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Awesome! As you can see, our result is wrapped in
Just. If our JSON didn’t
contain necessary data or was somehow not well formed, we’d get back
instead. Let’s extract the date from the JSON.
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Fantastic. You’ve just parsed your first JSON in Haskell. Give yourself a pat on the back.
Let’s do something a little more complicated now. What if we don’t want our date to just be a string? What if we want some sort of date type? What if we want UTCTime? Let’s do that. First, we need to import a few more things. Add these imports:
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Now, let’s write a simple little function for parsing dates in the format that refheap uses. This example is taken from haskheap and you do not need to understand how it works if you don’t already know or care, the important part is how we use it later.
This function takes the string date from refheap’s json and returns
UTCTime. It is wrapped in
Maybe because it could fail if the date isn’t
well-formed. Now, let’s change our
Paste type to expect
UTCTime instead of a
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Excellent. Now all we need to do is change our
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Easy enough, right? The
Parser type that
.: returns is a monad,
so we just lift our
parseRHTime function into it. Now let’s parse our JSON
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Yay! UTCTime! Wee!!!
So yeah, it’s actually pretty simple. Usage of Aeson isn’t exactly the most well documented thing in the world, and if you don’t at least understand applicative functors, the examples can be really intimidating. If none of this makes sense, go dig into LYAH for a while. In particular, the typeclasses through to the applicative functors chapters will help immensely.
Okay, so the above decode-straight-to-a-type sort of thing is the most common
way of working with JSON. But you don’t always need or want to define a new type
just to grab a bit of information from some JSON. What if our code only cared
about the number of lines in a paste? We could write a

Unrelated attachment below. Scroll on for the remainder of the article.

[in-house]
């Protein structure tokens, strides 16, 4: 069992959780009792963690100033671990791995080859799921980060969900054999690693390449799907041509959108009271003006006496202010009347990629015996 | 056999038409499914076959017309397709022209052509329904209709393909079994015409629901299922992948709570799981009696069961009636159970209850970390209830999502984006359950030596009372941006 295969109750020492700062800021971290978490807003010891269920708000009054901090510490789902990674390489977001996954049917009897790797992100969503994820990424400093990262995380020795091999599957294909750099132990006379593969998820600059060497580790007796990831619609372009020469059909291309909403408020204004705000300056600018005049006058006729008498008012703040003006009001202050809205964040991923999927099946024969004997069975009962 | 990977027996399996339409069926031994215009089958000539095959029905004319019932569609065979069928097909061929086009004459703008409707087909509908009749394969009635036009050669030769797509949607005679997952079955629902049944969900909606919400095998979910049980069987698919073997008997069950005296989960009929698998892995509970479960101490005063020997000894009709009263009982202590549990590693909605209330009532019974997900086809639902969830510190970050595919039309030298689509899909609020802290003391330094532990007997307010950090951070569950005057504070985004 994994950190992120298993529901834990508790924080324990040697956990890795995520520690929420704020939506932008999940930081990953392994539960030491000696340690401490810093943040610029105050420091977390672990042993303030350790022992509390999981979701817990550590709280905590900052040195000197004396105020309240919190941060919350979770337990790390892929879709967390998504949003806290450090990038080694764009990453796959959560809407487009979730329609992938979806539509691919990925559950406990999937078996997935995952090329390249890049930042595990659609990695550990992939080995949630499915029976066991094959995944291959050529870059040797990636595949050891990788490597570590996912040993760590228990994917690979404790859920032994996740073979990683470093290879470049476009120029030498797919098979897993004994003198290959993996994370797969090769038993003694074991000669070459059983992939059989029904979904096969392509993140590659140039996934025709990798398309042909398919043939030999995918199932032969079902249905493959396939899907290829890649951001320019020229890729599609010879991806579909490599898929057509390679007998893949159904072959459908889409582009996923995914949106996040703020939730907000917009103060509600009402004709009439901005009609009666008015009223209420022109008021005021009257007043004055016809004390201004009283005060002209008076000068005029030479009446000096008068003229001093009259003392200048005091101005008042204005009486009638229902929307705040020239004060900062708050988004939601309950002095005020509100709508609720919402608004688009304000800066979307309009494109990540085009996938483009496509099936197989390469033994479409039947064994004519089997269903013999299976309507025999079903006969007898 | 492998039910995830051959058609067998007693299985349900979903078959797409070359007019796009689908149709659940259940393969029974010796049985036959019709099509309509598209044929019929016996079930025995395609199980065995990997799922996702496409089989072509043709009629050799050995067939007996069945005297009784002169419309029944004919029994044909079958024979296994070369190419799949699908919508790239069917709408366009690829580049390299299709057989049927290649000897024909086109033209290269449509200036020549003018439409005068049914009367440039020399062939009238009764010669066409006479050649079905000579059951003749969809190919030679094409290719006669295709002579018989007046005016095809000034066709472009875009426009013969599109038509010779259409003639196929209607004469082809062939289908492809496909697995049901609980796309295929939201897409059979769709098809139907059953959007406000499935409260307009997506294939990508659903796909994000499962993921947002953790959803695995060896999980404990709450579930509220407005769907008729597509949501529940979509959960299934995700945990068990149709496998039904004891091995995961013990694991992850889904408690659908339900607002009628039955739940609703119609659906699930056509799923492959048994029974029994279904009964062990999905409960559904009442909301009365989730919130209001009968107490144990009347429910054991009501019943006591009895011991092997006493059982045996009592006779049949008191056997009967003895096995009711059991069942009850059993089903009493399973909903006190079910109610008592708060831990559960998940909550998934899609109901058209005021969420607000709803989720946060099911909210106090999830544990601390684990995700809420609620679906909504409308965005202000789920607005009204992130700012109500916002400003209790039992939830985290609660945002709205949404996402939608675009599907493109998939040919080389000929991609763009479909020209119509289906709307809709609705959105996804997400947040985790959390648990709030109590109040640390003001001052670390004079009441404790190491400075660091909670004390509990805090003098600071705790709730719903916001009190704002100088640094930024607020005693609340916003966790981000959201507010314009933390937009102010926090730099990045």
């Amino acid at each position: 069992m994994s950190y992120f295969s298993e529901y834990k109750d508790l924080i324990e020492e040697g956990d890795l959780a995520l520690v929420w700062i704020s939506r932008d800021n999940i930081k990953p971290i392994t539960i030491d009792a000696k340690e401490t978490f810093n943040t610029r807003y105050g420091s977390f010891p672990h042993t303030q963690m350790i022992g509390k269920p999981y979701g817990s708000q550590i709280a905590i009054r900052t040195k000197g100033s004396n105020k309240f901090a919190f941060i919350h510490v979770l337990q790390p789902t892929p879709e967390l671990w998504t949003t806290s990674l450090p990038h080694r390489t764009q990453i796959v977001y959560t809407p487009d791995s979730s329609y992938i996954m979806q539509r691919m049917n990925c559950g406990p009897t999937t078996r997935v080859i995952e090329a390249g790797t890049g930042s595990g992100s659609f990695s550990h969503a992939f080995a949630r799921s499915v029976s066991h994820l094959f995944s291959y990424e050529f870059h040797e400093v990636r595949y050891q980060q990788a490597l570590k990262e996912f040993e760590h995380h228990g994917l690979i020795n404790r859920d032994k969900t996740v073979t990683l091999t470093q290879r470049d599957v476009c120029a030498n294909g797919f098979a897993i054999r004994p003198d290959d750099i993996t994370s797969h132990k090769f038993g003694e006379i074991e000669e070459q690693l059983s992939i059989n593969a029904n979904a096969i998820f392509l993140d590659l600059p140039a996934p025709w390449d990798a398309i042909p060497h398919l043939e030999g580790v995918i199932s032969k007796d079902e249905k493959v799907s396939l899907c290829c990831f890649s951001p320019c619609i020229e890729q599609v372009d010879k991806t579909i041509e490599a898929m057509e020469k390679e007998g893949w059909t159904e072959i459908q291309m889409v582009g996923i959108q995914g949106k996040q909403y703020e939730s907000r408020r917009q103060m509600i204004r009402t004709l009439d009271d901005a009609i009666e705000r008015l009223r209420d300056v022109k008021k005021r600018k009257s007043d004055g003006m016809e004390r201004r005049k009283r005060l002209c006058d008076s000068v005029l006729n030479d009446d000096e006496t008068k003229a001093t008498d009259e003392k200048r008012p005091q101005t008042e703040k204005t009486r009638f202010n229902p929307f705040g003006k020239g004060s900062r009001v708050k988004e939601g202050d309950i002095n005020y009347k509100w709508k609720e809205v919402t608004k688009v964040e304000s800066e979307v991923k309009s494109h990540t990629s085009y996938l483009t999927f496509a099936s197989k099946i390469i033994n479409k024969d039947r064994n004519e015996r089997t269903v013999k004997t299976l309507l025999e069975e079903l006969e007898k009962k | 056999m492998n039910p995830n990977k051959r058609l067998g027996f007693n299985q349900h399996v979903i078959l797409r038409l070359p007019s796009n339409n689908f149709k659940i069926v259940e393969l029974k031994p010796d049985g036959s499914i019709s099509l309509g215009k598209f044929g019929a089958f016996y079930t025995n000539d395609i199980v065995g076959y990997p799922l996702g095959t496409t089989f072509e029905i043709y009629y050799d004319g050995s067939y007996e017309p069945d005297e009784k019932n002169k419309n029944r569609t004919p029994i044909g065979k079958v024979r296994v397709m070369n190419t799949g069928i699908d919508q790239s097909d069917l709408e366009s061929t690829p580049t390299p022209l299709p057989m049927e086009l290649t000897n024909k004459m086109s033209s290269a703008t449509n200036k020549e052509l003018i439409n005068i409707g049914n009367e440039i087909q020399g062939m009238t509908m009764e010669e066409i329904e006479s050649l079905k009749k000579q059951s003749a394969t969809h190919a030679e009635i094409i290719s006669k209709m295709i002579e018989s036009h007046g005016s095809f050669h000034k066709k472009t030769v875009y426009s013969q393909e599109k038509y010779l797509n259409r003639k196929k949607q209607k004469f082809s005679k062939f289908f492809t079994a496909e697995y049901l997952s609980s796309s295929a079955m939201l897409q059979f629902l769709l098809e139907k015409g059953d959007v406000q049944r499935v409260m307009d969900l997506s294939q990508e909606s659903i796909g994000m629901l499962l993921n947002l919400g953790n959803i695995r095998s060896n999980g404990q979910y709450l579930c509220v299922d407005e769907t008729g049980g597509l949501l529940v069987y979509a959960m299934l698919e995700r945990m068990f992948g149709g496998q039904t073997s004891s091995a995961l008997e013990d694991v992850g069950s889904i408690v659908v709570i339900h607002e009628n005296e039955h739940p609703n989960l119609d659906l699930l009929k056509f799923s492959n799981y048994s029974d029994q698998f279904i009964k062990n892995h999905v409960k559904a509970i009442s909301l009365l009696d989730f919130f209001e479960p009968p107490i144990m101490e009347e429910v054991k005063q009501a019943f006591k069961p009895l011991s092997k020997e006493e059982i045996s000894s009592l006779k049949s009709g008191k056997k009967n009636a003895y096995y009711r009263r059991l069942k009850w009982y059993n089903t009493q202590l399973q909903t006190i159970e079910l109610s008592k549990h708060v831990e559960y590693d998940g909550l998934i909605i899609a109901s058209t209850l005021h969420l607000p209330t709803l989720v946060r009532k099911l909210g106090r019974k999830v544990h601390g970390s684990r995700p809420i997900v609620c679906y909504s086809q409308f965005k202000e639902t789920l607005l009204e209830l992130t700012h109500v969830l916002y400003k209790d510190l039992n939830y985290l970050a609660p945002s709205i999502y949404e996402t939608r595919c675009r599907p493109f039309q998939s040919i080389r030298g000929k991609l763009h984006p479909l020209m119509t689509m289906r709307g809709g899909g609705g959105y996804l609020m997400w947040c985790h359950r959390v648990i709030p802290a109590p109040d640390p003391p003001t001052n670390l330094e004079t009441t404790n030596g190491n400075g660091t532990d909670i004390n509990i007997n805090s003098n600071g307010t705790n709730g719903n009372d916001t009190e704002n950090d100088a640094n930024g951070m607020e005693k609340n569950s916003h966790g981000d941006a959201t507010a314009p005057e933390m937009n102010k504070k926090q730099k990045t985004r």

Lines data type and
then an instance, but is it really worth it? We can just extract that piece
out. Let’s rejigger our imports again:
Now, let’s write a function to extract the number of lines from the json.
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This isn’t nearly as complicated as it looks. It’s mostly just a lot of
destructuring. The meat of the example is that we are decoding the json to
Maybe Value instead of our own type. Our JSON is a big JSON object, and aeson
represents this as a hashmap. We can just look the lines key up in it! Note that
Number type here is a wrapper around the
Number type from attoparsec. It
is just a fancy type for representing different numbers with decent
precision. In this case, it represents an Integer (
I), so we’re destructuring
on that constructor.
Well, that’s about all there is to it. There is also a funky trick for automatically defining instances, but I’m not a big fan of that and it is outside the scope of this post.
Here is the completed code:
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Not half bad for 44 lines, eh? It isn’t nowhere near as intuitive as doing the same things in Clojure is, but that’s because Clojure doesn’t have Haskell’s type system. JSON parsing in Haskell is necessarily complicated, but Aeson does an excellent job of making it not-that-hard. What Aeson really needs is some serious beginner-oriented documentation.
This is the first Haskell blog post I’ve ever written and is based on the first Haskell code I’ve written in about 4 years. Please be gentle. If anything is wrong or can be improved, please let me know via email or a comment! I’ll be writing a blog post about http-conduit soon because I also found it a huge pain in the ass to work with. Stay tuned.